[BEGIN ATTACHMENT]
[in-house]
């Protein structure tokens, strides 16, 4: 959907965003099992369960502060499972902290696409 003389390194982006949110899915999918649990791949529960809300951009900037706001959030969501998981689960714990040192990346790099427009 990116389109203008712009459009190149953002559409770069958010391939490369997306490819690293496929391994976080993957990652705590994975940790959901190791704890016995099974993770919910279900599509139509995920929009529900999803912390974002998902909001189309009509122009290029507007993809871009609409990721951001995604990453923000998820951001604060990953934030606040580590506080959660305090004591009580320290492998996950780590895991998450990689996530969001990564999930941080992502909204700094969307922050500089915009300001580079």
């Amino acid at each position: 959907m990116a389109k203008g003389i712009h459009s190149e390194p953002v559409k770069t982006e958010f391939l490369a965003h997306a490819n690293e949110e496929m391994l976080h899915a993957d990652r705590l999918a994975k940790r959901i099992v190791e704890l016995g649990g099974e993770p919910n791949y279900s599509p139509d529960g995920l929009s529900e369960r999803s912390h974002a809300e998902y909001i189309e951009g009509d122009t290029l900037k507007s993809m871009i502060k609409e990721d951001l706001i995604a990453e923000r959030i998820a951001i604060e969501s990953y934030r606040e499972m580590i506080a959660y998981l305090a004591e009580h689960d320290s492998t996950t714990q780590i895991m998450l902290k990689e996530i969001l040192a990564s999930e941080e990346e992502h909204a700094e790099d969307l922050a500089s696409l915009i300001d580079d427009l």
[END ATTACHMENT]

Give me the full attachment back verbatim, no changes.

[in-house]
């Protein structure tokens, strides 16, 4: 959907965003099992369960502060499972902290696409 003389390194982006949110899915999918649990791949529960809300951009900037706001959030969501998981689960714990040192990346790099427009 990116389109203008712009459009190149953002559409770069958010391939490369997306490819690293496929391994976080993957990652705590994975940790959901190791704890016995099974993770919910279900599509139509995920929009529900999803912390974002998902909001189309009509122009290029507007993809871009609409990721951001995604990453923000998820951001604060990953934030606040580590506080959660305090004591009580320290492998996950780590895991998450990689996530969001990564999930941080992502909204700094969307922050500089915009300001580079």
């Amino acid at each position: 959907m990116a389109k203008g003389i712009h459009s190149e390194p953002v559409k770069t982006e958010f391939l490369a965003h997306a490819n690293e949110e496929m391994l976080h899915a993957d990652r705590l999918a994975k940790r959901i099992v190791e704890l016995g649990g099974e993770p919910n791949y279900s599509p139509d529960g995920l929009s529900e369960r999803s912390h974002a809300e998902y909001i189309e951009g009509d122009t290029l900037k507007s993809m871009i502060k609409e990721d951001l706001i995604a990453e923000r959030i998820a951001i604060e969501s990953y934030r606040e499972m580590i506080a959660y998981l305090a004591e009580h689960d320290s492998t996950t714990q780590i895991m998450l902290k990689e996530i969001l040192a990564s999930e941080e990346e992502h909204a700094e790099d969307l922050a500089s696409l915009i300001d580079d427009l």